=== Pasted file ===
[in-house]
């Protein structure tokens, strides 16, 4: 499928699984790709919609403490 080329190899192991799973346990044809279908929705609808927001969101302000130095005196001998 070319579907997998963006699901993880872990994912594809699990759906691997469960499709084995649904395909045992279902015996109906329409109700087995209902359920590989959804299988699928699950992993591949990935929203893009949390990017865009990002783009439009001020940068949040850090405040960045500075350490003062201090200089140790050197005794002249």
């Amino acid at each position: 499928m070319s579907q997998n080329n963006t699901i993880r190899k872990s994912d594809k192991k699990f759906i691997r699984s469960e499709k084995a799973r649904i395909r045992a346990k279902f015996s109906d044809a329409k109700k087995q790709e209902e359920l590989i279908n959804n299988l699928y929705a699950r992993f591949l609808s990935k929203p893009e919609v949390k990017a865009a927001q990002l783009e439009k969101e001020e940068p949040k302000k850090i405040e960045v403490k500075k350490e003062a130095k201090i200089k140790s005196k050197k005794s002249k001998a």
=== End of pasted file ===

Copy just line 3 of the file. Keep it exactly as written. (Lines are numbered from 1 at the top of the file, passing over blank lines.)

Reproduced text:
């Amino acid at each position: 499928m070319s579907q997998n080329n963006t699901i993880r190899k872990s994912d594809k192991k699990f759906i691997r699984s469960e499709k084995a799973r649904i395909r045992a346990k279902f015996s109906d044809a329409k109700k087995q790709e209902e359920l590989i279908n959804n299988l699928y929705a699950r992993f591949l609808s990935k929203p893009e919609v949390k990017a865009a927001q990002l783009e439009k969101e001020e940068p949040k302000k850090i405040e960045v403490k500075k350490e003062a130095k201090i200089k140790s005196k050197k005794s002249k001998a």